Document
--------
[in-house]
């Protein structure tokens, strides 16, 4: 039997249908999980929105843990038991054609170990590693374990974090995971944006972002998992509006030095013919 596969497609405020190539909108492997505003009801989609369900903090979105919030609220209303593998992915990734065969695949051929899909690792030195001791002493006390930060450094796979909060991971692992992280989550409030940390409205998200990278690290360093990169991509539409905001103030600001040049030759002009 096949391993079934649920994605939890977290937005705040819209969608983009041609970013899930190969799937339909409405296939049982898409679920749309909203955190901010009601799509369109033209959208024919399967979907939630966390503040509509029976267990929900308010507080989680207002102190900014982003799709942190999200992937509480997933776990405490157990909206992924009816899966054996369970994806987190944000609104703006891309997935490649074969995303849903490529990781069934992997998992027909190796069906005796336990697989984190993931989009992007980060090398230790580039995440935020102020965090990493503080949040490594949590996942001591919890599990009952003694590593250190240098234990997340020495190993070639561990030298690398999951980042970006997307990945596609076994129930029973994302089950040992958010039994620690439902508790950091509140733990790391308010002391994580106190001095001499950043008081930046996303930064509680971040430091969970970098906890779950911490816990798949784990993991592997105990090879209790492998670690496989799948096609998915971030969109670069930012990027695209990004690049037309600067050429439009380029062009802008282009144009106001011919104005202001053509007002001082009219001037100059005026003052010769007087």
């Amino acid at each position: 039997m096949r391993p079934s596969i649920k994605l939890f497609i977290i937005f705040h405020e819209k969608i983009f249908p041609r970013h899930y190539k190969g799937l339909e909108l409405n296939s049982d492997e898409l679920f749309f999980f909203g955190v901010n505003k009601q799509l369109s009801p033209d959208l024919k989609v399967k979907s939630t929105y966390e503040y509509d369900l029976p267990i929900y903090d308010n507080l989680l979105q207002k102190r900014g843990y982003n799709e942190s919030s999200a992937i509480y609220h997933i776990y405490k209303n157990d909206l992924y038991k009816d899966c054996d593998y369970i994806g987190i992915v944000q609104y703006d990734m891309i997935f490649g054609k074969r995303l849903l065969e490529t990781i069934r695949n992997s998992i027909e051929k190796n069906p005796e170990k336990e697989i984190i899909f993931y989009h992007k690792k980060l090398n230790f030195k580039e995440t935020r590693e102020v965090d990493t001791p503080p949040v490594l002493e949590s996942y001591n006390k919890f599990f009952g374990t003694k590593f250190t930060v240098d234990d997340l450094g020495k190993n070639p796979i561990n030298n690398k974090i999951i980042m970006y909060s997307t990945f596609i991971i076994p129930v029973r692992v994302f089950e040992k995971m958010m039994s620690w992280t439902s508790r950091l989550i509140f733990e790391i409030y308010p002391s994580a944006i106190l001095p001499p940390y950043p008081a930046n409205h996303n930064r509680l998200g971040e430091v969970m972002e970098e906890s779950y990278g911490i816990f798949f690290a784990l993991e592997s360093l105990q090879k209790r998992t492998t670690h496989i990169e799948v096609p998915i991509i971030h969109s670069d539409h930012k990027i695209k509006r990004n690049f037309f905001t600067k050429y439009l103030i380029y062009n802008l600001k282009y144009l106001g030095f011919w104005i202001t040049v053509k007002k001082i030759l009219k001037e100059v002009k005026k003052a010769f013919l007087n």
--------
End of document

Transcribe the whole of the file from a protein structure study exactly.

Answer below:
[in-house]
């Protein structure tokens, strides 16, 4: 039997249908999980929105843990038991054609170990590693374990974090995971944006972002998992509006030095013919 596969497609405020190539909108492997505003009801989609369900903090979105919030609220209303593998992915990734065969695949051929899909690792030195001791002493006390930060450094796979909060991971692992992280989550409030940390409205998200990278690290360093990169991509539409905001103030600001040049030759002009 096949391993079934649920994605939890977290937005705040819209969608983009041609970013899930190969799937339909409405296939049982898409679920749309909203955190901010009601799509369109033209959208024919399967979907939630966390503040509509029976267990929900308010507080989680207002102190900014982003799709942190999200992937509480997933776990405490157990909206992924009816899966054996369970994806987190944000609104703006891309997935490649074969995303849903490529990781069934992997998992027909190796069906005796336990697989984190993931989009992007980060090398230790580039995440935020102020965090990493503080949040490594949590996942001591919890599990009952003694590593250190240098234990997340020495190993070639561990030298690398999951980042970006997307990945596609076994129930029973994302089950040992958010039994620690439902508790950091509140733990790391308010002391994580106190001095001499950043008081930046996303930064509680971040430091969970970098906890779950911490816990798949784990993991592997105990090879209790492998670690496989799948096609998915971030969109670069930012990027695209990004690049037309600067050429439009380029062009802008282009144009106001011919104005202001053509007002001082009219001037100059005026003052010769007087």
């Amino acid at each position: 039997m096949r391993p079934s596969i649920k994605l939890f497609i977290i937005f705040h405020e819209k969608i983009f249908p041609r970013h899930y190539k190969g799937l339909e909108l409405n296939s049982d492997e898409l679920f749309f999980f909203g955190v901010n505003k009601q799509l369109s009801p033209d959208l024919k989609v399967k979907s939630t929105y966390e503040y509509d369900l029976p267990i929900y903090d308010n507080l989680l979105q207002k102190r900014g843990y982003n799709e942190s919030s999200a992937i509480y609220h997933i776990y405490k209303n157990d909206l992924y038991k009816d899966c054996d593998y369970i994806g987190i992915v944000q609104y703006d990734m891309i997935f490649g054609k074969r995303l849903l065969e490529t990781i069934r695949n992997s998992i027909e051929k190796n069906p005796e170990k336990e697989i984190i899909f993931y989009h992007k690792k980060l090398n230790f030195k580039e995440t935020r590693e102020v965090d990493t001791p503080p949040v490594l002493e949590s996942y001591n006390k919890f599990f009952g374990t003694k590593f250190t930060v240098d234990d997340l450094g020495k190993n070639p796979i561990n030298n690398k974090i999951i980042m970006y909060s997307t990945f596609i991971i076994p129930v029973r692992v994302f089950e040992k995971m958010m039994s620690w992280t439902s508790r950091l989550i509140f733990e790391i409030y308010p002391s994580a944006i106190l001095p001499p940390y950043p008081a930046n409205h996303n930064r509680l998200g971040e430091v969970m972002e970098e906890s779950y990278g911490i816990f798949f690290a784990l993991e592997s360093l105990q090879k209790r998992t492998t670690h496989i990169e799948v096609p998915i991509i971030h969109s670069d539409h930012k990027i695209k509006r990004n690049f037309f905001t600067k050429y439009l103030i380029y062009n802008l600001k282009y144009l106001g030095f011919w104005i202001t040049v053509k007002k001082i030759l009219k001037e100059v002009k005026k003052a010769f013919l007087n």